Elf OwlThe world’s 250+ owl species are a study in contrasts.  The Elf Owl of the American Southwest weighs a mere 2 ounces and feeds on insects, the massive Eagle Owls of Eurasia and Africa have been known to take deer fawns.  Great Horned Owls, the New World’s Eagle Owl, nest in NYC and prey upon cats, rats and skunks (please see article below).  Barn Owls live on every continent except Antarctica, while Short Eared Owl populations have plummeted by 70% in recent years.  Please see the articles below for more information.



Further Reading

The Owl Research Institute

Encountering the Great Horned Owl in Nature and Captivity

Video: Training a Snowy Owl to fly to a lure

Snowy Owl image referenced from wikipedia and originally posted by Pe_ha45

Elf Owl image referenced from wikipedia and originally posted by Hayford Peirce



  1. avatar

    Hallo Frank
    Truly amazing birds! I can vaguely record I documentary I saw of an, I think, barn owl.
    They made an experiment by putting a room full of long logs/beads all over the room. On one end they put a tame owl and turned the room pitch black!
    With infrared cameras they could film the owl flying with amazing speed right through these obstacles with out touching even a bit of its feathers…!!!
    Knowing of the different ear sizes of owls(to detect prey utter dark nights) I am still stunned by that documentary!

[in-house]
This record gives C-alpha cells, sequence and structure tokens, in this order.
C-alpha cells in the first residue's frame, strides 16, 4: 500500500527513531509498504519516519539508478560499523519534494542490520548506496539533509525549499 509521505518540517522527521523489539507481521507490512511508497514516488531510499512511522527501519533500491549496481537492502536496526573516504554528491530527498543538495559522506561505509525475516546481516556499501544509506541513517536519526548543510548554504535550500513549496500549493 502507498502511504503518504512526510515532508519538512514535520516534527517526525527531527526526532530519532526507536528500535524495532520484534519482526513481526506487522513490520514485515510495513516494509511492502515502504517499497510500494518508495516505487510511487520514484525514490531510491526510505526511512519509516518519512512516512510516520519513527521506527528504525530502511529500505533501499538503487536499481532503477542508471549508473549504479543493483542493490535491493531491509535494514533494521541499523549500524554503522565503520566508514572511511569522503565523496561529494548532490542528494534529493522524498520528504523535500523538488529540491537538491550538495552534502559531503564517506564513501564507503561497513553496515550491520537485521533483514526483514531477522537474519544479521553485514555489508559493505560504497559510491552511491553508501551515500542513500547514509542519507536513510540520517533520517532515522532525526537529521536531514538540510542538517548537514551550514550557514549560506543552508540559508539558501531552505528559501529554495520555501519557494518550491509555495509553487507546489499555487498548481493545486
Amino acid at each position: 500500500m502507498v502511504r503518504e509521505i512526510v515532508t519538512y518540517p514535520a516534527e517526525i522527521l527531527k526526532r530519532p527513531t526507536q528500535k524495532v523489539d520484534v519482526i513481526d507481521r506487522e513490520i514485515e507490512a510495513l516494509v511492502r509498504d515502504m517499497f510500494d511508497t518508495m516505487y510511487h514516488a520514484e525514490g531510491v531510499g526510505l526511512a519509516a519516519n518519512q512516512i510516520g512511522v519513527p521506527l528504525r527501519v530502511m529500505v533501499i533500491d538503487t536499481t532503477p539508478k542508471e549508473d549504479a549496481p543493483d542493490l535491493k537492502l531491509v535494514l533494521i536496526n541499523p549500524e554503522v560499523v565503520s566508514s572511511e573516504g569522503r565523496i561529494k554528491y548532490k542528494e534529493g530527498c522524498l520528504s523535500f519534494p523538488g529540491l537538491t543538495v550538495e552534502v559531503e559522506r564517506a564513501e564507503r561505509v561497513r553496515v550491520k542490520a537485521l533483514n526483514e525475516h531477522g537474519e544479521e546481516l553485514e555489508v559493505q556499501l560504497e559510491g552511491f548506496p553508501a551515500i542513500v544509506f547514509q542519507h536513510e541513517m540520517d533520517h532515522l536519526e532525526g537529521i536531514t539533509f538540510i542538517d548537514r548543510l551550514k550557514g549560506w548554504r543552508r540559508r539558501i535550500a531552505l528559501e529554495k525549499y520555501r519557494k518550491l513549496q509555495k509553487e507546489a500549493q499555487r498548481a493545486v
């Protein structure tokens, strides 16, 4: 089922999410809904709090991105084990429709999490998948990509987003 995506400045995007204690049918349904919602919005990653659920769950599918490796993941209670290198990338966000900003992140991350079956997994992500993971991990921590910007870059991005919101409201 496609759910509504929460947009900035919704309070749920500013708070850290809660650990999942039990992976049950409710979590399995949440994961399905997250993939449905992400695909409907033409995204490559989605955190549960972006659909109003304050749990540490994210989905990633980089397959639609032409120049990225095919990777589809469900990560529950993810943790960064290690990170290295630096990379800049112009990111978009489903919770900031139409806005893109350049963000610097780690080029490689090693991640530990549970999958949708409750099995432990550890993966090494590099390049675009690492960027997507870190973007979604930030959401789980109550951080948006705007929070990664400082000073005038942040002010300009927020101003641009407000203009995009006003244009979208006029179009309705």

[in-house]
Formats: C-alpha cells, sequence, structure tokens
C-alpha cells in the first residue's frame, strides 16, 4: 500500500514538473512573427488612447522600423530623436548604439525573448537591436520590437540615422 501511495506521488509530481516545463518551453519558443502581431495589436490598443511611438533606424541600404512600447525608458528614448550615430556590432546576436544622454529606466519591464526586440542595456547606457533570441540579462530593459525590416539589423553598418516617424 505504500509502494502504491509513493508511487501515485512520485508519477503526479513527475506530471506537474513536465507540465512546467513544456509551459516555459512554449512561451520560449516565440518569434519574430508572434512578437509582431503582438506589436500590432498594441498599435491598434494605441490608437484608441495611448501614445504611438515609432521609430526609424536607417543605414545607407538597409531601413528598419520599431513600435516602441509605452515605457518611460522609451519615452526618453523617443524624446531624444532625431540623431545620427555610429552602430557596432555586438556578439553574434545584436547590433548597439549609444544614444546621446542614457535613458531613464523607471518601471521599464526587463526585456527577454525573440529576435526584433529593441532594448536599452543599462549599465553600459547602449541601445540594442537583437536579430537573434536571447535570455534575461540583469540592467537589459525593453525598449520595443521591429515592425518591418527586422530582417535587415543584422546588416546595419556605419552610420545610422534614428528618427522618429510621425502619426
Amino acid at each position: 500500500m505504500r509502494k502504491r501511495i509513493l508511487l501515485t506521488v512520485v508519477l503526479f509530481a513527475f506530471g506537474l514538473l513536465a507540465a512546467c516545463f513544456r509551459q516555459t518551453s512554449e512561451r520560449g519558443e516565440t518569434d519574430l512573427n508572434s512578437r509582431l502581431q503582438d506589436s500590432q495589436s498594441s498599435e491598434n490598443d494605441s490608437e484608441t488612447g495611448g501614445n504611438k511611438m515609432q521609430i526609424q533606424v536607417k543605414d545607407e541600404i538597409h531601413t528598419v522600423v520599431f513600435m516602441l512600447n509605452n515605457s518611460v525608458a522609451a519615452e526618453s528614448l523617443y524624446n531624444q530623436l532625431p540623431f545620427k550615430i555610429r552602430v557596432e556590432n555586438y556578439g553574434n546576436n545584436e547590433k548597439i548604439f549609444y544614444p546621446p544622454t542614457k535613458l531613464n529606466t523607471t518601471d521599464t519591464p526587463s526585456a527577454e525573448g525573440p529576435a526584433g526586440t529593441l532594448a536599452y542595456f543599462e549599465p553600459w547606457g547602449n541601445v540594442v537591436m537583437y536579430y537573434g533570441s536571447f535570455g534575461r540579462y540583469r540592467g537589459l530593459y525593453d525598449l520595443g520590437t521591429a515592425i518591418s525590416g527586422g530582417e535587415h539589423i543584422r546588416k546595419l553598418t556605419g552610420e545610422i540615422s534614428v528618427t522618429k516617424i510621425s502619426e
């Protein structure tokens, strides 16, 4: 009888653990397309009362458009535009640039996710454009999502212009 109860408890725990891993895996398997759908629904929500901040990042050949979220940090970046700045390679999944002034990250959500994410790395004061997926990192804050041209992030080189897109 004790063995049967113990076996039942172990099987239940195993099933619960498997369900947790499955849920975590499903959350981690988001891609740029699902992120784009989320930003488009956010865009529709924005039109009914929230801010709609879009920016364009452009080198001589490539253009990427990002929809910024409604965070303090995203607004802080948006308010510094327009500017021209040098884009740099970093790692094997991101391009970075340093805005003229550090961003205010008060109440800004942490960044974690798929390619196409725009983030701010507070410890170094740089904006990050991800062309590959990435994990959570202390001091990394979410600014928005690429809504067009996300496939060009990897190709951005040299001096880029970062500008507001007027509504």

Thanxzzz four your amazing article!

  2. avatar

    Hello Gert, Frank Indiviglio here.

    Thanks very much for the kind words and interesting note. Yes, their abilities are unbelievable; Great Grey Owls crash through the snow to catch mice moving below, guided entirely by sound- all sorts of amazing stories!

    Best regards, Frank Indiviglio.

About Frank Indiviglio

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I believe that I was born with an intense interest in animals, as neither I nor any of my family can recall a time when I was not fascinated by creatures large and small. One might imagine this to be an unfortunate set of circumstances for a person born and raised in the Bronx, but, in actuality, quite the opposite was true. Most importantly, my family encouraged both my interest and the extensive menagerie that sprung from it. My mother and grandmother somehow found ways to cope with the skunks, flying squirrels, octopus, caimans and countless other odd creatures that routinely arrived un-announced at our front door. Assisting in hand-feeding hatchling praying mantises and in eradicating hoards of mosquitoes (I once thought I had discovered “fresh-water brine shrimp” and stocked my tanks with thousands of mosquito larvae!) became second nature to them. My mother went on to become a serious naturalist, and has helped thousands learn about wildlife in her 16 years as a volunteer at the Bronx Zoo. My grandfather actively conspired in my zoo-buildings efforts, regularly appearing with chipmunks, boa constrictors, turtles rescued from the Fulton Fish Market and, especially, unusual marine creatures. It was his passion for seahorses that led me to write a book about them years later. Thank you very much, for a complete biography of my experience click here.